American Philosophical Society
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1Name:  Mr. Robert McCracken Peck
 Institution:  Academy of Natural Sciences of Philadelphia (Drexel University)
 Year Elected:  2022
 Class:  4. Humanities
 Subdivision:  404c
 Residency:  Resident
 Living? :   Living
 Birth Date:  1952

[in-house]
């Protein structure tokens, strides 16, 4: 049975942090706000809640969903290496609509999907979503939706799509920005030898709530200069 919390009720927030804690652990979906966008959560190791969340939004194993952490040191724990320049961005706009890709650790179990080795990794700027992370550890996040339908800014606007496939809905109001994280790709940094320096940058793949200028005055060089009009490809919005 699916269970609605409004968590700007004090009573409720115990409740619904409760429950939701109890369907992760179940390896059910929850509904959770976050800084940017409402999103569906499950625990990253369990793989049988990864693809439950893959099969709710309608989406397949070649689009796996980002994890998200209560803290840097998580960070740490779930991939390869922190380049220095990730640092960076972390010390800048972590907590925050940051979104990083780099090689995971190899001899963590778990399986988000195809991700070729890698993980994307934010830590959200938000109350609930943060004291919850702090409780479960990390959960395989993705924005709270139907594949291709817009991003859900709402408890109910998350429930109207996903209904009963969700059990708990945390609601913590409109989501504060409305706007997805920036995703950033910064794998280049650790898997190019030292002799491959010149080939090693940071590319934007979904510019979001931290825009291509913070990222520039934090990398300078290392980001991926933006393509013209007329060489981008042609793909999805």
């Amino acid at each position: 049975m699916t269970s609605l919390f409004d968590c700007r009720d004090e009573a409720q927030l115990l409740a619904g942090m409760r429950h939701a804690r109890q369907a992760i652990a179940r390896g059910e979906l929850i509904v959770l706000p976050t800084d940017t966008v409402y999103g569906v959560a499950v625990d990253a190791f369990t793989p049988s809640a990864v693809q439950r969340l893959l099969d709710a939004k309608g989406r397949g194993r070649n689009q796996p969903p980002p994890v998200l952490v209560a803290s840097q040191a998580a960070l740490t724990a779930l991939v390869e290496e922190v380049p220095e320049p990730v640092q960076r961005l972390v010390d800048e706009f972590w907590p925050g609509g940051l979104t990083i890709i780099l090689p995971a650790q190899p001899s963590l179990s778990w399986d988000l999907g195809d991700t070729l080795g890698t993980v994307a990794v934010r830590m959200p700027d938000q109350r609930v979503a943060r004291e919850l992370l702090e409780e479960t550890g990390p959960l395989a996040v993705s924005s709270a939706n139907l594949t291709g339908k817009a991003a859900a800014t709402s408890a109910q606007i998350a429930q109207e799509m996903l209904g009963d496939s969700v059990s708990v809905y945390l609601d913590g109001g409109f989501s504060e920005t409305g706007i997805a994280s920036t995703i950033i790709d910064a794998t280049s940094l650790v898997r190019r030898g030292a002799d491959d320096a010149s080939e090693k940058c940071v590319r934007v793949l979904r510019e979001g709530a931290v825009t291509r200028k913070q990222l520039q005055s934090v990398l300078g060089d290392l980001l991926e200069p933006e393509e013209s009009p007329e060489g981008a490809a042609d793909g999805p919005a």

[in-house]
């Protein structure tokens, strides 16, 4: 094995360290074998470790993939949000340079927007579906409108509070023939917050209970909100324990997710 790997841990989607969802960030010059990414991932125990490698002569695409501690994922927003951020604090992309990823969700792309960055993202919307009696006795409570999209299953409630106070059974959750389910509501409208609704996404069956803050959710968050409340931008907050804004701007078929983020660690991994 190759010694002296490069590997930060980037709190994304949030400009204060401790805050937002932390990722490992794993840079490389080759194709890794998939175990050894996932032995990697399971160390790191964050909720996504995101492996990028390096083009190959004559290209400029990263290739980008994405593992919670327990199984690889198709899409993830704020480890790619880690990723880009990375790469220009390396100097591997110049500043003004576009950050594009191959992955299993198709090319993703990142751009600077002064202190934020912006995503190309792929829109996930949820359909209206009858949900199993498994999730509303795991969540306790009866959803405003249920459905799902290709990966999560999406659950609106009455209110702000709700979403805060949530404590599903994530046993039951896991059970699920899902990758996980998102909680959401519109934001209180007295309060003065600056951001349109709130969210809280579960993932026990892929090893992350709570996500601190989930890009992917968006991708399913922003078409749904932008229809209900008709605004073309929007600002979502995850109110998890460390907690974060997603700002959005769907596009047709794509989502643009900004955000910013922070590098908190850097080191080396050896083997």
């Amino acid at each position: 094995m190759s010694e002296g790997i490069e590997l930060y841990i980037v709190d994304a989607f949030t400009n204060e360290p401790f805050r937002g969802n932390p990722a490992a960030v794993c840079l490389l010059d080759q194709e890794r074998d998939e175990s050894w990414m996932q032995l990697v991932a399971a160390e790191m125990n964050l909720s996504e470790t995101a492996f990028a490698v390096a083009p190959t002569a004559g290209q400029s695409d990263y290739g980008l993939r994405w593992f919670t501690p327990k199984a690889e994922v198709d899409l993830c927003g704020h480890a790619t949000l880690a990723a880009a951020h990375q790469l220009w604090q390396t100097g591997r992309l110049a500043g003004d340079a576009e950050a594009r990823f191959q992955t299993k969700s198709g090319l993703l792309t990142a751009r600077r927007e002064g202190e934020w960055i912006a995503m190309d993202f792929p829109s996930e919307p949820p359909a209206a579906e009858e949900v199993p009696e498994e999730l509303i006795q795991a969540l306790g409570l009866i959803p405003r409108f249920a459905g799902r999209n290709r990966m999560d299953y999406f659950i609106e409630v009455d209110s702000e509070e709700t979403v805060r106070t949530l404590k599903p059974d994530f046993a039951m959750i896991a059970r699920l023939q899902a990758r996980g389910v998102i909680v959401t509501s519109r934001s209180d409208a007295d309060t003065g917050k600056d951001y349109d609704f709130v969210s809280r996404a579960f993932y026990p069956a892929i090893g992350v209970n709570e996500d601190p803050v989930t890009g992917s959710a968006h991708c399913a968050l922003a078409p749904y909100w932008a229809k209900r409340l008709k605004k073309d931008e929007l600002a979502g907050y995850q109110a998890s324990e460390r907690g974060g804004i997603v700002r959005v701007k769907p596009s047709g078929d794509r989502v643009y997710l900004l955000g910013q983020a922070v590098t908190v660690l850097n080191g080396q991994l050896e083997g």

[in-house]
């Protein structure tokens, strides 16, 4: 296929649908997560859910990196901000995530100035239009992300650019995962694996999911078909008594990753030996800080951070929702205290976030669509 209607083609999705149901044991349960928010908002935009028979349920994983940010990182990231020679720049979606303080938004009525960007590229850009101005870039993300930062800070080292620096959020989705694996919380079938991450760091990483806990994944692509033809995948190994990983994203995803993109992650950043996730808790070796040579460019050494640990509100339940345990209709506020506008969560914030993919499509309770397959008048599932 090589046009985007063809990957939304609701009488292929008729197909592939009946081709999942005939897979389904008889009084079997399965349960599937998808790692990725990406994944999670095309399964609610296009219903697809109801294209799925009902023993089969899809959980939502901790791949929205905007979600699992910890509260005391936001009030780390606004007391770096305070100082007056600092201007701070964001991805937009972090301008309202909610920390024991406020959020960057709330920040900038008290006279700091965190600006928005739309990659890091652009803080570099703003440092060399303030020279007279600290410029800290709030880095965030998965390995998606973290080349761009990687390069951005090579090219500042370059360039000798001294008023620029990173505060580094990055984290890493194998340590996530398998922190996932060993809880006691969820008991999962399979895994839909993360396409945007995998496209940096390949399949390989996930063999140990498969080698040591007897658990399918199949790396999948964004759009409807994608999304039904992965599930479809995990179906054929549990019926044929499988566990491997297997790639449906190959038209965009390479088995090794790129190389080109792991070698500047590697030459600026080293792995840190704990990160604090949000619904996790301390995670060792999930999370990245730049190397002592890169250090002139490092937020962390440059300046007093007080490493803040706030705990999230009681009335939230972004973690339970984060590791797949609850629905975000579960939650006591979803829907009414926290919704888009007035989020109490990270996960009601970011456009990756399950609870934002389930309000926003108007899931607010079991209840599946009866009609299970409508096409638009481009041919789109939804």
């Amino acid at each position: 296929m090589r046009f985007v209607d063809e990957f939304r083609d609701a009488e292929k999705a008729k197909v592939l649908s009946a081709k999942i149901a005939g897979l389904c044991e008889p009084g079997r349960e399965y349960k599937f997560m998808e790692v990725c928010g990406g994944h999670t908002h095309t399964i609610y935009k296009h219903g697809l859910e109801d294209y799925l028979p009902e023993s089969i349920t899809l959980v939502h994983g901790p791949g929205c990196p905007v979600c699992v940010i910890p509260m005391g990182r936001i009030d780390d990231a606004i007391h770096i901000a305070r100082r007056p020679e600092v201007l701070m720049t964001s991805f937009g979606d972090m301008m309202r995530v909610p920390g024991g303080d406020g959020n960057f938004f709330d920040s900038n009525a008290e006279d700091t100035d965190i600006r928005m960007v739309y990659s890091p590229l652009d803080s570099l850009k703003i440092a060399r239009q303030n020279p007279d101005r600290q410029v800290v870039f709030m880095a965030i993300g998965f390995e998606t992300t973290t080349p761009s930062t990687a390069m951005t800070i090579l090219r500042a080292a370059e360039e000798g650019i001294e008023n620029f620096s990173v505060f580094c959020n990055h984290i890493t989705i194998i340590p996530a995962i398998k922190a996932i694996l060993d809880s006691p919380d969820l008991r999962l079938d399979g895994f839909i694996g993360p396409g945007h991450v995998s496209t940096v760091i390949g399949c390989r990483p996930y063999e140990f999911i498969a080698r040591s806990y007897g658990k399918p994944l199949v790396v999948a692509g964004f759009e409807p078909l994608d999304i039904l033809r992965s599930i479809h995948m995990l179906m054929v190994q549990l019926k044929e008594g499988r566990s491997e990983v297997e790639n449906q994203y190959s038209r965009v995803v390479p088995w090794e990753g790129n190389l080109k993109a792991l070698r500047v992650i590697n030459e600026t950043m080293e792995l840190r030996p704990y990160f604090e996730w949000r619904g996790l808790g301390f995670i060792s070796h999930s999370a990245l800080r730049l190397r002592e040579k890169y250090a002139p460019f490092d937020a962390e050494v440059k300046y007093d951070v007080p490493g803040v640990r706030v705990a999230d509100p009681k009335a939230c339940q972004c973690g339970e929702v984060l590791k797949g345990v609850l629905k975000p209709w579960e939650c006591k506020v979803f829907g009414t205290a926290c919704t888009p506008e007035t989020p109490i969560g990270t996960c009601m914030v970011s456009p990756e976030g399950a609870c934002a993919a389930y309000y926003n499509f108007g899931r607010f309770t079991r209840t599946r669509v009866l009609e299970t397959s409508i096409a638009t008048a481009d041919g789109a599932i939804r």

Robert McCracken Peck, Senior Fellow of the Academy of Natural Sciences of Philadelphia, is a writer, naturalist, and historian who has traveled extensively in North and South America, Africa, Asia and Europe. He served as Special Assistant to the Academy's President and Director of the Academy's Natural History Museum before being named Fellow of the Academy in 1983. In 2000 he assumed additional responsibilities as the Academy's Curator of Art and Artifacts and Editor of Scientific Publications. From 2003-2007 he served as Librarian of the Academy. In 2003 he was named Senior Fellow of the Academy. Peck is the author of six books: The Natural History of Edward Lear (2016, 2018, and 2021), (Specimens of Hair (2018), Land of the Eagle: A Natural History of North America (1990), Headhunters and Hummingbirds: An Expedition into Ecuador (1987), A Celebration of Birds: The Life and Art of Louis Agassiz Fuertes (1982), and William Bartram's Travels (1980); the co-author of two: A Glorious Enterprise: The Academy of Natural Sciences of Philadelphia and the Making of American Science (2012) and All In The Bones: A Biography of Benjamin Waterhouse Hawkins (2008), and has written chapters for dozens of others. He has also written for a wide range of popular and scholarly magazines including: Audubon, Natural History, National Wildlife, International Wildlife, Nature, Arts, Antiques, Image, Terra, Explore, Landscope (Australia), The Journal for Maritime Research, Polar Record, The Explorers Journal, The Philadelphia Inquirer, The Wall Street Journal and The New York Times. His 1990 book, Land of the Eagle: A Natural History of North America, was the companion volume to an 8-part B.B.C./P.B.S. television series of the same title which dealt with the discovery and exploration of America from a natural history point of view. Within weeks of its appearance in Great Britain, Mr. Peck's book went onto the U.K. Best-Seller List, where it remained for nine weeks (reaching the #3 slot in April, 1990). The German edition, Im Land Des Adlers (1992) also achieved Best-Seller status. The book was selected by the New York Times for its list of notable books for the year. An active member of the Explorers Club (whose Philadelphia chapter has recognized him its Explorers Award), Mr. Peck has developed a special interest in the history of exploration, retracing the travel routes of a number of 18th and 19th century naturalists including: William Bartram, John James Audubon, Henry David Thoreau, Alexander Von Humboldt, John Burroughs and John Muir. He has served as a natural history consultant to the Metropolitan Museum of Art, the Princeton University Library, Readers Digest Books, David Attenborough and the British Broadcasting Corporation (B.B.C.). In 1989 a new species of South American frog (one of three new species he discovered during an expedition to Ecuador) was named in his honor. In 1991 Mr. Peck was honored by the Academy of Natural Sciences' Richard Hopper Day Medal for his work in interpreting natural history to the public. (Other recipients of the medal have included: Jacques Piccard, Louis Leakey, Ruth Patrick, David Attenborough, Lewis Thomas, Gerald Durrell, Stephen Ambrose, Sylvia Earle, and Elizabeth Kolbert.) He has also received Philadelphia’s Wyck-Strickland Award for outstanding contributions to the cultural life of Philadelphia and the Garden Club of America’s Sarah Chapman Francis Medal for environmental writing. He has held fellowships at Harvard University’s Houghton Library (1994-1995 and 2010-2011), and at the Yale Center for British Art (1997); and has twice been a visiting scholar at the American Academy in Rome (2014 and 2017). He was granted an honorary Doctor of Humane Letters degree by the University of Delaware in 2012. His other honors have included an award for courage and integrity from the Philadelphia and St. Louis chapters of the Explorers Club, and the David S. Ingalls, Jr. Award for Excellence from the Cleveland Museum of Natural History, the Founders Medal of the Society for the History of Natural History (2021), and an honorary Doctor of Humane Letters degree from the Wagner Free Institute of Science (2019). Mr. Peck has traveled widely on behalf of the Academy of Natural Sciences, accompanying research expeditions in Nepal (1983), Ecuador (1984, 1992, and 1998), Venezuela (1985 and 1987), South Africa (1993), Botswana, (1993), Namibia (1993), Siberia (1994), Guyana (1997), and Mongolia (seven expeditions, 1994-2011). He conducted research on the history of science in Russia in 2019. In recognition of his deep knowledge of the cultural and natural history of Mongolia, Mr. Peck was invited by the White House and the U.S. State Department to represent the United States at ceremonies marking Mongolia’s 800th birthday in Ulaan Baatar in July 2006. The two-person presidential delegation consisted of Secretary of Agriculture Mike Johanns and Mr. Peck. Mr, Peck’s photographs have been published in books, journals, and magazines and exhibited in museums across the U.S. His one-man photographic exhibition documenting nomadic life in Central Asia, has been shown at the University of Pennsylvania's Museum of Anthropology, the American Museum of Natural History (New York), the Houston Museum of Natural Science, the Academy of Natural Sciences, and the Mongolian Embassy, Washington, D.C.. In 2008 Mr. Peck curated an exhibition and co-authored a book about the British artist and naturalist Benjamin Waterhouse Hawkins (1807-1894), Charles Darwin’s illustrator and the first person to create life-sized sculptures of dinosaurs (at the Crystal Palace in London in 1854). The book was published in the summer of 2008 and was excerpted to serve as the lead story in Natural History magazine. His book, The Natural History of Edward Lear, published by David R. Godine in the fall of 2016, grew out of an exhibition on the British writer, traveler, and artist that Mr. Peck guest-curated for Harvard University’s Houghton Library. Both the American and the British editions of the book sold out within a year. A Chinese edition, published in 2018, met with equal success. A revised and expanded edition of the book was published by Princeton University Press in 2021. Mr. Peck’s book, Specimens of Hair, The Curious Collection of Peter A. Browne, was published by Blast Books in 2018. Enhanced by the spectacular photography of Rosamond Purcell, it is a book about an extraordinary collection of wool, fur and hair that was collected by a Philadelphia naturalist in the early 19th century in an effort to better understand the relationships – and commercial application – of these animal products and of humans in a pre- Darwinian world. The book was one of only four selected by Publishers Weekly as a recommended purchase for Christmas 2018 under a category the magazine called “slightly weird and very wonderful.” Favorably reviewed in the Wall Street Journal, the Washington Post, the Boston Globe, the Philadelphia Inquirer, it was featured in a blog in Atlas Obscura (reaching an audience of 5 million people), and in on-line articles for National Geographic and Time Magazine. The book stimulated a 20 minute interview with Mr. Peck about the Browne collection and the subject of hair on NPR’s popular “Science Friday” program.